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Covid-19, SARS-CoV-2, occupational safety, personal protective equipment, mask, health care workers, risk assessment, public health
Background: We aimed to investigate the association between personal protective equipment (PPE) use and SARS-CoV-2 infection among healthcare workers (HCWs). Methods: We analyzed occupational surveillance contact forms followed by a PCR test notified between March and September 2020 by Italian HCWs. The odds ratios (ORs) and 95% Confidence Intervals (CIs) for positive PCR based on HCWs and contacts characteristics were calculated through multivariable logistic regression models. When multiple contacts were potentially effective for a PCR test, they were weighted by the inverse of their number. Results: Overall, 4,883 contacts reported by 2,952 HCWs were analyzed, and 224 contacts among 144 HCWs had positive PCR. No difference was found according to sex, age, employment, or job title, except for an OR of 0.30 (95%CI 0.11-0.78) for resident physicians, compared to administrative staff. The ORs for use of surgical mask were 0.59 (95%CI=0.40-0.86) for use only by HCW, 0.49 (95%CI=0.22-1.07) only by the infected person, and 0.40 (95%CI=0.27-0.60) by both, compared to use by neither. Use of other PPEs was not associated with infection, while the OR for hand sanitation was 0.61 (95%CI=0.40-0.93).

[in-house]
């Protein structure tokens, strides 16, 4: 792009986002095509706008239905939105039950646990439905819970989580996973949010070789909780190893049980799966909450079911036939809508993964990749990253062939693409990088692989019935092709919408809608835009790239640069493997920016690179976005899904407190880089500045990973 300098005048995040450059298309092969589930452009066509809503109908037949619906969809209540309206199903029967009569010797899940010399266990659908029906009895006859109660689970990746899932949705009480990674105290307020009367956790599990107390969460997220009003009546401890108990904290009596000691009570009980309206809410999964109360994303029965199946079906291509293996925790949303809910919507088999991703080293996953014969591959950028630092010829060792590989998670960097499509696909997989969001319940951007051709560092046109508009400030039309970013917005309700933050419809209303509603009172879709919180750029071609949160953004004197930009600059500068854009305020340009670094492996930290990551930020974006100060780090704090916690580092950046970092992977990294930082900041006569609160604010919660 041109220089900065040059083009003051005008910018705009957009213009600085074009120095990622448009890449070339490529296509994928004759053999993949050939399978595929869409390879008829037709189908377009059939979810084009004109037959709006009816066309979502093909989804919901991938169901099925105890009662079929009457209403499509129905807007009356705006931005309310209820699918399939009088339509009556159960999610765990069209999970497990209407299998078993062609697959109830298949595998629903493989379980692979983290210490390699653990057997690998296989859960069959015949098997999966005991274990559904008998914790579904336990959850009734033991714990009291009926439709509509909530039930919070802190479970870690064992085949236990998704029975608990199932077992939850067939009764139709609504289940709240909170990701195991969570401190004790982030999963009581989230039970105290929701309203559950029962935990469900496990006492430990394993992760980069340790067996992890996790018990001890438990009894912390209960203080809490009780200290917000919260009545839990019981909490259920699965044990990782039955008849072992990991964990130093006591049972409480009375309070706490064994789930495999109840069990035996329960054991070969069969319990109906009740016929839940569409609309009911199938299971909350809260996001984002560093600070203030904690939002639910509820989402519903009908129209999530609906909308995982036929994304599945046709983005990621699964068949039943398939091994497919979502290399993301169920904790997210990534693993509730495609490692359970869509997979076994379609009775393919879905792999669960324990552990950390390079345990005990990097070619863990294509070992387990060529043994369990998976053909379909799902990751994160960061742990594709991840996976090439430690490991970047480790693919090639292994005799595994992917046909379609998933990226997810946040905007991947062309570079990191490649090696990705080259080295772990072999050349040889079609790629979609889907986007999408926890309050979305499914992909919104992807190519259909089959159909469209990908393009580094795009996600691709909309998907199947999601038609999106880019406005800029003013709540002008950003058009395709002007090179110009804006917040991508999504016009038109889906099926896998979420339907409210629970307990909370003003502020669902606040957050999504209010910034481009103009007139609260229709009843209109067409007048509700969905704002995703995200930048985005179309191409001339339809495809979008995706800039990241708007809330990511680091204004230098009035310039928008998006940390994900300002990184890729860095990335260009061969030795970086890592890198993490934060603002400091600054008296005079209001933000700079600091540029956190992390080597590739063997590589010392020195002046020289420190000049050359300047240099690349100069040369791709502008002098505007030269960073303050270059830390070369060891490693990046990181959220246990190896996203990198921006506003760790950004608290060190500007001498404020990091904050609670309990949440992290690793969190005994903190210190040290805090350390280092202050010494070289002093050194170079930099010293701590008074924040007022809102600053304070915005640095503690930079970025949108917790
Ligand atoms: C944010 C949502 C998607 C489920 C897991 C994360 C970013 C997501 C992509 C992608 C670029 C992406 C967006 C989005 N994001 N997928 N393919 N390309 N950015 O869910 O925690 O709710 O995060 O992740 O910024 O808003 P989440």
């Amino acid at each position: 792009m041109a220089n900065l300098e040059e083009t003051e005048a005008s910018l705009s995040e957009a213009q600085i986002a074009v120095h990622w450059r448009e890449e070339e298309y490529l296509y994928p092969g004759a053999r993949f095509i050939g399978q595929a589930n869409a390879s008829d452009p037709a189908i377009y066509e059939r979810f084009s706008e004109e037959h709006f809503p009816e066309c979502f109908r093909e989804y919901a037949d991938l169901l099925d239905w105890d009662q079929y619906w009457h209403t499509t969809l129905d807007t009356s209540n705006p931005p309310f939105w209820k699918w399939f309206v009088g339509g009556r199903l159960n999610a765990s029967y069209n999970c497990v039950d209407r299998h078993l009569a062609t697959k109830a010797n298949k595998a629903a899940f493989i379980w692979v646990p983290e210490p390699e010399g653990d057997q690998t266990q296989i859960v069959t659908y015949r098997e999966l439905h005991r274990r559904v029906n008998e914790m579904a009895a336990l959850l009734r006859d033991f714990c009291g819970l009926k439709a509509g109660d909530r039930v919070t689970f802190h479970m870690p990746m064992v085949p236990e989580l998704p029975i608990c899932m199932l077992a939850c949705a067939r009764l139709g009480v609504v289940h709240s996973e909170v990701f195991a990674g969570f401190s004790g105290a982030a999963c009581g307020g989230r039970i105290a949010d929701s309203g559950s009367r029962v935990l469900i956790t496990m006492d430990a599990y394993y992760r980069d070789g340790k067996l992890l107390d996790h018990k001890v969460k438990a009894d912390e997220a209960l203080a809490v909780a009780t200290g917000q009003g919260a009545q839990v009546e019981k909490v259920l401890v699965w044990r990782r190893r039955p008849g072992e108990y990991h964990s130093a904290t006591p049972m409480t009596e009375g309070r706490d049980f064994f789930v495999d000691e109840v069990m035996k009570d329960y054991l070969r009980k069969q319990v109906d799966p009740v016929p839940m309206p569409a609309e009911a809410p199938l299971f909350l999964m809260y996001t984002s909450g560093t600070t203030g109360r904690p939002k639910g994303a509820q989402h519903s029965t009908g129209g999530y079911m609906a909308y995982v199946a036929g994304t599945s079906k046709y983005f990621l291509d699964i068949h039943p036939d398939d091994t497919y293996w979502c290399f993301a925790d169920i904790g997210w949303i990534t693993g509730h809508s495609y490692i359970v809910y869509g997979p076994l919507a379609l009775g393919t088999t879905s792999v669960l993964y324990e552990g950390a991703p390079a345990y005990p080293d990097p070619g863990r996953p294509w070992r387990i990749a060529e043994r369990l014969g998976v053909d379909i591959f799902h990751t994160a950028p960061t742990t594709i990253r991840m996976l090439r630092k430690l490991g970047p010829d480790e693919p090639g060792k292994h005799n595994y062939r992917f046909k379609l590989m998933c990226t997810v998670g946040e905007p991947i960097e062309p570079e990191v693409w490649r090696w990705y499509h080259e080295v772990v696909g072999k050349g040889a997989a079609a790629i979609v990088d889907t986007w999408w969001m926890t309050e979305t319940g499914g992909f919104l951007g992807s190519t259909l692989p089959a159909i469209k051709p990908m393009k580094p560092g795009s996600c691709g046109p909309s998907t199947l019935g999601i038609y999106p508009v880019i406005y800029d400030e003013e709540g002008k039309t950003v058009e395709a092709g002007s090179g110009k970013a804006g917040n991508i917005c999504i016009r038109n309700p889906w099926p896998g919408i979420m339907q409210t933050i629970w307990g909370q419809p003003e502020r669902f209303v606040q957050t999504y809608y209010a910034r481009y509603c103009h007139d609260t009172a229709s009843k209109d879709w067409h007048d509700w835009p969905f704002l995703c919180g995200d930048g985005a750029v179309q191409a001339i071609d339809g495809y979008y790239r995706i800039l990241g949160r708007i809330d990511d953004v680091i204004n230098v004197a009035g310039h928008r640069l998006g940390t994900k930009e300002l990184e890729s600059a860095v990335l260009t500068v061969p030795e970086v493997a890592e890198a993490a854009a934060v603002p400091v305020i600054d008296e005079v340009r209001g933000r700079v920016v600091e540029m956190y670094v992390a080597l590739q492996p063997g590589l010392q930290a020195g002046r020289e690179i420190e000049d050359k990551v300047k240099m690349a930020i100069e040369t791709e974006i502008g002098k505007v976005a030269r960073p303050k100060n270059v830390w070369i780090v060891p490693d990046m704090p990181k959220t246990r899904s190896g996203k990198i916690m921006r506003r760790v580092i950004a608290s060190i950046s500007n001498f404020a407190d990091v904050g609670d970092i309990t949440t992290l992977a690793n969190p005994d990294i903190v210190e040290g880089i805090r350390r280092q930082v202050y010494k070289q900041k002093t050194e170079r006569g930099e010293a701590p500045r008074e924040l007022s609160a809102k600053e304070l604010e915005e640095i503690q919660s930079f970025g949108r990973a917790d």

HCWs reporting fever, cough, and asthenia had a higher risk of infection. Conclusions: Use of surgical masks was associated with a 40-60% lower risk of infection, especially when both HCWs and infected individuals used them. Our results quantify the role played by mask use and hand sanitation in preventing SARS-CoV-2 transmission in high-risk circumstances.
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